The Hubertus House of Horror cites a “high scare factor” on its website, and like all haunted houses, emphasizes its spooky side in local promotions. For instance, a photo shared by the house’s Facebook page in October 2013 appears to depict a volunteer performer holding a knife to the throat of a young visitor. But Fr. Chuck Hanel, who was pastor of St. Gabriel until January 2014, said he never felt the house exhibited gratuitous violence.
“I saw it as just harmless entertainment and certainly not … if we were advocating this kind of violence, yeah, then obviously it would be inconsistent (with Catholic teaching),” he said. “But as entertainment value, I purely saw it as that. However, it’s not up to me. The archbishop and Bishop Hying expressed their concerns and other people had expressed concerns to them that it was not in keeping with Catholic values, so we agreed that one more year and it would be done.”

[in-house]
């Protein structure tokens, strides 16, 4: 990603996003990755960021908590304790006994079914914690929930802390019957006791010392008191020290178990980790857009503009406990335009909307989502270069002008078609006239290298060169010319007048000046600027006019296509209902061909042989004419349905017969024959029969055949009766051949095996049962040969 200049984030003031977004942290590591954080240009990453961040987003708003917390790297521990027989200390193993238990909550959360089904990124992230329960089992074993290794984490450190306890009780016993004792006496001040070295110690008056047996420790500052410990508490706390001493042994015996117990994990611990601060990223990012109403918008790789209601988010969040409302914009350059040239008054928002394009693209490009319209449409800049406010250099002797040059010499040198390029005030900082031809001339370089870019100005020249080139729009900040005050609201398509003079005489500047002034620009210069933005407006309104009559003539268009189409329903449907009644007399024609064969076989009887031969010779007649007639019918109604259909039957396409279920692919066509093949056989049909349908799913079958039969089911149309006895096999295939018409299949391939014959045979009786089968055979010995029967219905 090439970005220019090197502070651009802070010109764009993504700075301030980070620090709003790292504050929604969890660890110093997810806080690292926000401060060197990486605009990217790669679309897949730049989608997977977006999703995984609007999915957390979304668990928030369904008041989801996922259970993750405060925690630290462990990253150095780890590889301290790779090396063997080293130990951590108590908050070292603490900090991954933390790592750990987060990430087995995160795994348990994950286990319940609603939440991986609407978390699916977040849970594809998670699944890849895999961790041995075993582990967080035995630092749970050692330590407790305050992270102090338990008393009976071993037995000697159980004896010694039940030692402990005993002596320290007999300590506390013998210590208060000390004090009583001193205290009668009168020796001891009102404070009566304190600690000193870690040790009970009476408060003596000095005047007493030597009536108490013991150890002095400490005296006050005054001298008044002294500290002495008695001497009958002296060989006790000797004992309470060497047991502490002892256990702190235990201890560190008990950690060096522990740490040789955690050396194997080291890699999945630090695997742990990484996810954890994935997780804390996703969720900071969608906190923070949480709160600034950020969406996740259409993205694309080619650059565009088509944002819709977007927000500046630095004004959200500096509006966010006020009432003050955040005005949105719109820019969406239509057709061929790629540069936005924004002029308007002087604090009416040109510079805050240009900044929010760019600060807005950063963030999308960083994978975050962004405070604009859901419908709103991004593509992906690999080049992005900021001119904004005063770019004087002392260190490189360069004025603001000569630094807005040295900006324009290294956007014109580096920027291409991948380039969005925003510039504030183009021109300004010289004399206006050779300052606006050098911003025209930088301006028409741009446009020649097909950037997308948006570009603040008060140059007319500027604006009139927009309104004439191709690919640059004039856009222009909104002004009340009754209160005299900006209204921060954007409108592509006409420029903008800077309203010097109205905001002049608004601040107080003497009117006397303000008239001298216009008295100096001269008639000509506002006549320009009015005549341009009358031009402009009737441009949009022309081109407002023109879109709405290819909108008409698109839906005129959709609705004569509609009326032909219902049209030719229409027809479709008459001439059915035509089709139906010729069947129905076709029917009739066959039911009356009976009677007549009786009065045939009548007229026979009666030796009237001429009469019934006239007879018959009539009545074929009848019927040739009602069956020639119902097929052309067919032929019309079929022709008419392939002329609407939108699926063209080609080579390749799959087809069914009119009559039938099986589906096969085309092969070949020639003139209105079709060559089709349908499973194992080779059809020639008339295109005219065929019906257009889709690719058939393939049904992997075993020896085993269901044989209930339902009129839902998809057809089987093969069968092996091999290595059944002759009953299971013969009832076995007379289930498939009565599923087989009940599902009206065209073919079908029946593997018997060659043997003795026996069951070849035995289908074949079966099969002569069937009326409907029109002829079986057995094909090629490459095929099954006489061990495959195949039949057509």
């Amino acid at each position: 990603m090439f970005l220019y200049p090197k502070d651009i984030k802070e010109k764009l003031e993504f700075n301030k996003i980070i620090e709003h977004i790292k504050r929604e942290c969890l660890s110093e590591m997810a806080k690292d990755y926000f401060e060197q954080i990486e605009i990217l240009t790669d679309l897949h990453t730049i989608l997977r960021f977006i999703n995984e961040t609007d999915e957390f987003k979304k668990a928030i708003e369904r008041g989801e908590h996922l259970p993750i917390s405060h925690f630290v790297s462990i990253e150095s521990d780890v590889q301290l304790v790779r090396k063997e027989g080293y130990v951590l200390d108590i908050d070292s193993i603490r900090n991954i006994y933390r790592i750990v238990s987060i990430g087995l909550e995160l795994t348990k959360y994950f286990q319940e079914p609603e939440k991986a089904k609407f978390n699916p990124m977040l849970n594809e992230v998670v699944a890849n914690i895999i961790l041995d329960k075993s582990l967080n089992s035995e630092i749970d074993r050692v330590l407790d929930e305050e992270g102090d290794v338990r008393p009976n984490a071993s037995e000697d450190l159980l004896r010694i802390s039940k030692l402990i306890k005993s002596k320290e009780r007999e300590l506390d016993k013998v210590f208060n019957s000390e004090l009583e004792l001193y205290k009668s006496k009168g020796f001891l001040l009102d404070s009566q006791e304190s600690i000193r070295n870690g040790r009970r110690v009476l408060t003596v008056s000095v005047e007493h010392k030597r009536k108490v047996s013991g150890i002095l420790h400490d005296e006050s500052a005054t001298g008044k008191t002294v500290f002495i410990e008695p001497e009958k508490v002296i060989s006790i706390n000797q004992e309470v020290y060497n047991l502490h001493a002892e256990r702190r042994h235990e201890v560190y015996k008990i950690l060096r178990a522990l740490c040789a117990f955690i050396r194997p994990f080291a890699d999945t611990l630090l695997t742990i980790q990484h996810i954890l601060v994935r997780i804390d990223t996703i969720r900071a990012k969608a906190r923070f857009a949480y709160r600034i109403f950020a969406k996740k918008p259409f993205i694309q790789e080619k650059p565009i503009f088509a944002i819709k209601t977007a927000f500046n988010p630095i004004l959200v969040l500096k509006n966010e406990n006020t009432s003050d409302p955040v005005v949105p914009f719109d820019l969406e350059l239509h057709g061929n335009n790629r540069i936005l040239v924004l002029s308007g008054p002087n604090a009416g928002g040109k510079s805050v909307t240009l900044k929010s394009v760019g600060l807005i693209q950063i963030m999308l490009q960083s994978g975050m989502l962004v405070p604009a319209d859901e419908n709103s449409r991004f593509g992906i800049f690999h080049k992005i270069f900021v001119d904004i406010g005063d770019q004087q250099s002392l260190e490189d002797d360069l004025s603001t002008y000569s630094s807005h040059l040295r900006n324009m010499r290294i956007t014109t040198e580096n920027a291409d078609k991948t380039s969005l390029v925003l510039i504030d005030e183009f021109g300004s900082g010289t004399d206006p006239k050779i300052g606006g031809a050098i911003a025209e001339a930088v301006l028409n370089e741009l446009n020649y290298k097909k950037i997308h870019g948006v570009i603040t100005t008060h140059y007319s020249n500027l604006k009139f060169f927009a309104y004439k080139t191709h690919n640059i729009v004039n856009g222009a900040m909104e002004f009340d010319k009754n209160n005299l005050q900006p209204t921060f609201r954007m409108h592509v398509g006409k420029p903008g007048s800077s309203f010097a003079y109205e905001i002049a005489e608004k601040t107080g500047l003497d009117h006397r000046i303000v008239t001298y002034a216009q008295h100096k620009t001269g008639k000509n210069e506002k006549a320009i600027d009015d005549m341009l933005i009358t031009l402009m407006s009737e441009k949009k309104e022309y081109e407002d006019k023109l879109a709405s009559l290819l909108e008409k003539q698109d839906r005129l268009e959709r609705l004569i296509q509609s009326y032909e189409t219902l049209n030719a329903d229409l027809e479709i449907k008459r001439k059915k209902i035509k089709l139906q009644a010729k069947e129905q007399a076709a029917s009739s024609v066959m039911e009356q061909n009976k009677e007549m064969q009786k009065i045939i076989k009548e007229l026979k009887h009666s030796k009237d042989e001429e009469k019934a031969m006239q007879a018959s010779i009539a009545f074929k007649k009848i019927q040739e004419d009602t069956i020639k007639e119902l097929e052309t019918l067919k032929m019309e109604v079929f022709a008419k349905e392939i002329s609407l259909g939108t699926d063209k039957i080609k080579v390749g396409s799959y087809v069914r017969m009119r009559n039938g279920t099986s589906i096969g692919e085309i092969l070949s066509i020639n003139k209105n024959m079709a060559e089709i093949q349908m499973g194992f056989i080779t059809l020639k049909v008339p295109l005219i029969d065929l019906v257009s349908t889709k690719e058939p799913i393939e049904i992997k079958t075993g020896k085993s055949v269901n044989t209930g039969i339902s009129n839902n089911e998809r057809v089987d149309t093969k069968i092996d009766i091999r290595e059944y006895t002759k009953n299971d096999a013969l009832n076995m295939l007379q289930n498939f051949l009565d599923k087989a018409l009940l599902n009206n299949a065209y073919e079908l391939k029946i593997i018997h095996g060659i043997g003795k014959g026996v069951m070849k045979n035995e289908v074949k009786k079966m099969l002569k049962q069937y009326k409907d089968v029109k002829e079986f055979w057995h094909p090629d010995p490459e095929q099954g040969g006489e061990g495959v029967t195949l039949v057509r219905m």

Fr. Hanel said he was not aware of any parishioners who had ever had issues with the message of the haunted house.
“There were other people from outside the parish that often had problems with it – sometimes they were not even Catholic, they were more of a fundamentalist bent – and so I’d get a note or something every so often. But parishioners, no … not that was directed to me,” he said.
Fr. Hanel, now pastor of Queen of Apostles Church, Pewaukee, said he was grateful the archdiocese allowed the fundraiser to continue through 2014 “because of the negative financial impact on the parish.”
Bishop Hying said he was not aware the parish had implemented any alternative fundraiser at this time.